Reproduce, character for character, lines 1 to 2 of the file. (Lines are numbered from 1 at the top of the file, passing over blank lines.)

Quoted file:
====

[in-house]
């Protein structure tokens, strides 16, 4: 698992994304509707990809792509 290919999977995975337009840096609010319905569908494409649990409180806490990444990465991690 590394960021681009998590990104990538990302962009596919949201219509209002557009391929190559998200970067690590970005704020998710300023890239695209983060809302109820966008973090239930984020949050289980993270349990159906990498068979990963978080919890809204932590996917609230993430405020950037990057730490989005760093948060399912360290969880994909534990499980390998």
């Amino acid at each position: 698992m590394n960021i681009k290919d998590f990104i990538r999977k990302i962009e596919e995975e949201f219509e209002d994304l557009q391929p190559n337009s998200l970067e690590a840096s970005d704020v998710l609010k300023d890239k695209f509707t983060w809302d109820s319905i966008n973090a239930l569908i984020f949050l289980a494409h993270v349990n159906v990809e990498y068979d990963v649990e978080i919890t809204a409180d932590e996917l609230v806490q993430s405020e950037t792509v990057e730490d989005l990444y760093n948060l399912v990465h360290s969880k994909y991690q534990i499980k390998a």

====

[in-house]
């Protein structure tokens, strides 16, 4: 698992994304509707990809792509 290919999977995975337009840096609010319905569908494409649990409180806490990444990465991690 590394960021681009998590990104990538990302962009596919949201219509209002557009391929190559998200970067690590970005704020998710300023890239695209983060809302109820966008973090239930984020949050289980993270349990159906990498068979990963978080919890809204932590996917609230993430405020950037990057730490989005760093948060399912360290969880994909534990499980390998």